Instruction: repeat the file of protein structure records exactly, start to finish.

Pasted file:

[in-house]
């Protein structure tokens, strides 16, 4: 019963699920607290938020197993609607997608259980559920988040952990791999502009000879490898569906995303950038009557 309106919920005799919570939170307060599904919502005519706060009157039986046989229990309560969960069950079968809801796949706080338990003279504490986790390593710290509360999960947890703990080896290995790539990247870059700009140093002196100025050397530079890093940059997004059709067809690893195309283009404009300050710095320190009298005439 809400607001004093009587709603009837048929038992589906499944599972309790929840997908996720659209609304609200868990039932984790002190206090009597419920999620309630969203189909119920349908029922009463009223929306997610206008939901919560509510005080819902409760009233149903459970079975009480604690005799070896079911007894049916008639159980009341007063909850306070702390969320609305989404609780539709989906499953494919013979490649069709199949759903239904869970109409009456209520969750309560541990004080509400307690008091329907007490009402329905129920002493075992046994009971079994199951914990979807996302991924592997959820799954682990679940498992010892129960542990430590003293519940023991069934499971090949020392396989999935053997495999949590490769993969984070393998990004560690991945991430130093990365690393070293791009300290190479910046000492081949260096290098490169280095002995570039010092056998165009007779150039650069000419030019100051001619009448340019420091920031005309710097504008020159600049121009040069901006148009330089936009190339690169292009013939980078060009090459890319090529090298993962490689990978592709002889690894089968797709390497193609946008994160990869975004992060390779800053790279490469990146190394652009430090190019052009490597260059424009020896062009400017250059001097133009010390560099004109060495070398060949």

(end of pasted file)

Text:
[in-house]
């Protein structure tokens, strides 16, 4: 019963699920607290938020197993609607997608259980559920988040952990791999502009000879490898569906995303950038009557 309106919920005799919570939170307060599904919502005519706060009157039986046989229990309560969960069950079968809801796949706080338990003279504490986790390593710290509360999960947890703990080896290995790539990247870059700009140093002196100025050397530079890093940059997004059709067809690893195309283009404009300050710095320190009298005439 809400607001004093009587709603009837048929038992589906499944599972309790929840997908996720659209609304609200868990039932984790002190206090009597419920999620309630969203189909119920349908029922009463009223929306997610206008939901919560509510005080819902409760009233149903459970079975009480604690005799070896079911007894049916008639159980009341007063909850306070702390969320609305989404609780539709989906499953494919013979490649069709199949759903239904869970109409009456209520969750309560541990004080509400307690008091329907007490009402329905129920002493075992046994009971079994199951914990979807996302991924592997959820799954682990679940498992010892129960542990430590003293519940023991069934499971090949020392396989999935053997495999949590490769993969984070393998990004560690991945991430130093990365690393070293791009300290190479910046000492081949260096290098490169280095002995570039010092056998165009007779150039650069000419030019100051001619009448340019420091920031005309710097504008020159600049121009040069901006148009330089936009190339690169292009013939980078060009090459890319090529090298993962490689990978592709002889690894089968797709390497193609946008994160990869975004992060390779800053790279490469990146190394652009430090190019052009490597260059424009020896062009400017250059001097133009010390560099004109060495070398060949």